Are Analogue Amps A Thing Of The Past?

As the rest of the world is moved into the digital age, the HiFi community is being dragged along with it. In the shops you’ll see the cd players getting replaced by streamers and amplifiers getting smaller and compacted into all in one systems. Whilst you’ve seen people debating the age old digital vs analogue sources, few talk about the difference in amplifiers.

Now that your system is getting older you’re probably wondering how something that’s a few decades’ old stacks up against these modern machines.

Well, it’s actually better than you might have first thought. Modern digital amplifiers boast many advantages for a manufacturer that get past down to the customer. They’re cheaper to produce, more energy efficiency and can be made in more compact and sleeker designs that can include screens among other things to improve the user experience.

However, these pros are shadowed by the numerous disadvantages that a digital amplifier brings. Comparative to an analog amp of a similar spec, the digital amp is likely to have a lower signal to noise ratio, higher harmonic distortion and more electromagnetic interference. These all effect the purity of music you are listening to making this a overall worse listening experience.

If that weren’t enough, the increased complexity in the circuits and the growing use of proprietary parts mean the manufacturer is the only person who can repair and service the units. This allows them to charge what they want and effective decide long the amp should last.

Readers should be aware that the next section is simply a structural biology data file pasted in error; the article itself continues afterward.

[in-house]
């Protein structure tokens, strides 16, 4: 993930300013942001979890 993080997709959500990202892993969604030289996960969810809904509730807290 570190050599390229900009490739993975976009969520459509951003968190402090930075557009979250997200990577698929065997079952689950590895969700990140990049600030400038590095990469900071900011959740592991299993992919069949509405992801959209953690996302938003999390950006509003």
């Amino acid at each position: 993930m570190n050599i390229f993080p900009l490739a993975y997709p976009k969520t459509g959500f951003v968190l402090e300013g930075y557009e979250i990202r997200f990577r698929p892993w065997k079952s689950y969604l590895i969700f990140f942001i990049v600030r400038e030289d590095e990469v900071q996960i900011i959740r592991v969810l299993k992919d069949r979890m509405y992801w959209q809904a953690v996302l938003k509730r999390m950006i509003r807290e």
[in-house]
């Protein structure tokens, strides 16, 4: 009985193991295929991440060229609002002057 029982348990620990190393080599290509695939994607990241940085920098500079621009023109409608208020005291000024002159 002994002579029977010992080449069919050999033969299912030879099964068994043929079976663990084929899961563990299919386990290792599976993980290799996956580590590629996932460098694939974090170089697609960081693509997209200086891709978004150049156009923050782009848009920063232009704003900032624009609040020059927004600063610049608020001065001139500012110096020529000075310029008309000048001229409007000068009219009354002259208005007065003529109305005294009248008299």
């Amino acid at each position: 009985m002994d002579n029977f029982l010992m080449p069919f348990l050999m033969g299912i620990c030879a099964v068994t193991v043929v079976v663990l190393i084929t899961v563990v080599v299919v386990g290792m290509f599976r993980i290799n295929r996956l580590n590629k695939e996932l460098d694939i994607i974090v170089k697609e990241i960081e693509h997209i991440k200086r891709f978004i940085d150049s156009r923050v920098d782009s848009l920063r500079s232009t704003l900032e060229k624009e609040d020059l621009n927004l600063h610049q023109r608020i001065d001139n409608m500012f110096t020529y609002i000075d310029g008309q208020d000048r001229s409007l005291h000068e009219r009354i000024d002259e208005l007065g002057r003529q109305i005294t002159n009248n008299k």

This mimics the advances in car industry, in which cars used to be built to last and could be repaired by anyone with basic understanding of car engines. Now though they need to be repaired by specialists and it is typically the electronics and tertiary elements that break before the functional parts do.

So where does that leave you?

Although modern digital amps are more stylish and typically cost less brand new, they sound worse, are more likely to break and when they do it’ll be more expensive and if the manufacturer decides to stop supporting it you could be on your own.

If you’ve already got a system we’d advice you service and keep it. If however, you want to upgrade or need a new system you a can look at Naim’s budding second hand market. There are some brands that will offer traditional analogue style amps that should be easily repairable should you want it to be brand new.

Streamers are the only caveat to this article in which it’s likely better to buy new but for an optimal sound you should still stick to analog amps.

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